Outrage went up a notch this week over HMRC plans set out in the Budget to recover unpaid tax directly from bank accounts without a court order.
The Commons Treasury Committee today put a spotlight on the proposed “draconian powers” in its report into the Budget, and pointed out HMRC’s history of mistakes.
The committee said taxpayers could suffer “serious detriment” if officials are able - either by mistake or through an abuse of power - to take money from people who have done no wrong.
“The ability directly to have access to millions of taxpayers’ bank accounts raises concerns about the risk of fraud and error,” the report said. “This policy is highly dependent on HMRC’s ability accurately to determine which taxpayers owe money and what amounts they owe, an ability not always demonstrated in the past. Incorrectly collecting money will result in serious detriment to taxpayers.”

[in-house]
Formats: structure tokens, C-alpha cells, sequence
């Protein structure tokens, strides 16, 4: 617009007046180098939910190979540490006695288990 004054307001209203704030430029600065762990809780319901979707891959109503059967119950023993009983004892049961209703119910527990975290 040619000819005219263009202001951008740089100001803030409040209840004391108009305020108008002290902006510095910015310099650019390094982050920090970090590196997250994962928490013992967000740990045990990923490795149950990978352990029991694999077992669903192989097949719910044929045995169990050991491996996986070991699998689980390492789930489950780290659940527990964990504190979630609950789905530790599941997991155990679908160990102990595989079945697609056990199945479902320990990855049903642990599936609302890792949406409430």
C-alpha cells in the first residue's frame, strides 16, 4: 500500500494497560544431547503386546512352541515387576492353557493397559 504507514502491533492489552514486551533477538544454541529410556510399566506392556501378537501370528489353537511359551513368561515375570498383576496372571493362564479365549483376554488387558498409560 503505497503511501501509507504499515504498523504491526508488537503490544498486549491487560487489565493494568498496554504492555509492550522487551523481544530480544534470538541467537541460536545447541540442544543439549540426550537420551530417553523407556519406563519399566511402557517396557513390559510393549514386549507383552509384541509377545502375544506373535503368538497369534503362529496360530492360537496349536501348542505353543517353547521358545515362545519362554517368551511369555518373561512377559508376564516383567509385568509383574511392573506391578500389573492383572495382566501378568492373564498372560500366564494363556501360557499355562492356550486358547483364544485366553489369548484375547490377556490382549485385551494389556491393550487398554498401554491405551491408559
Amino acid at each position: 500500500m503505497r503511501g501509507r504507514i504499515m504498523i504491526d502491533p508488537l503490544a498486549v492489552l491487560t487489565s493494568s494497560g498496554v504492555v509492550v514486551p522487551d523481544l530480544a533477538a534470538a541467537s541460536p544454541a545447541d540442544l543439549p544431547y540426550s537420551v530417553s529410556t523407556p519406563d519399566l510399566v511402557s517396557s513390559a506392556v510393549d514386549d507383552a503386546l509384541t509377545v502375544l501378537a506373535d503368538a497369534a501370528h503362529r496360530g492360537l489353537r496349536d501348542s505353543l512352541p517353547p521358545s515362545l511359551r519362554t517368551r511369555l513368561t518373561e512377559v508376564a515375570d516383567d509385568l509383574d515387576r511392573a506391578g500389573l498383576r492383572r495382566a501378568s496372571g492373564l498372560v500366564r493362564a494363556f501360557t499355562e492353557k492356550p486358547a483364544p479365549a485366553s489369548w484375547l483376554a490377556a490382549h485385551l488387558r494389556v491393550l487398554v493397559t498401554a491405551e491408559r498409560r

The tax authority's consultation document says officials will have an automatic power to take money from a bank account when the holder has failed to act on four formal warnings requiring payment.
HMRC said only people who owe more than £1,000 would face the confiscation of money from bank accounts, and only if they would have at least £5,000 left in the account afterwards.
The Revenue also admitted that up to 17,000 people a year would be targeted under the new measures bringing in an extra £100m a year.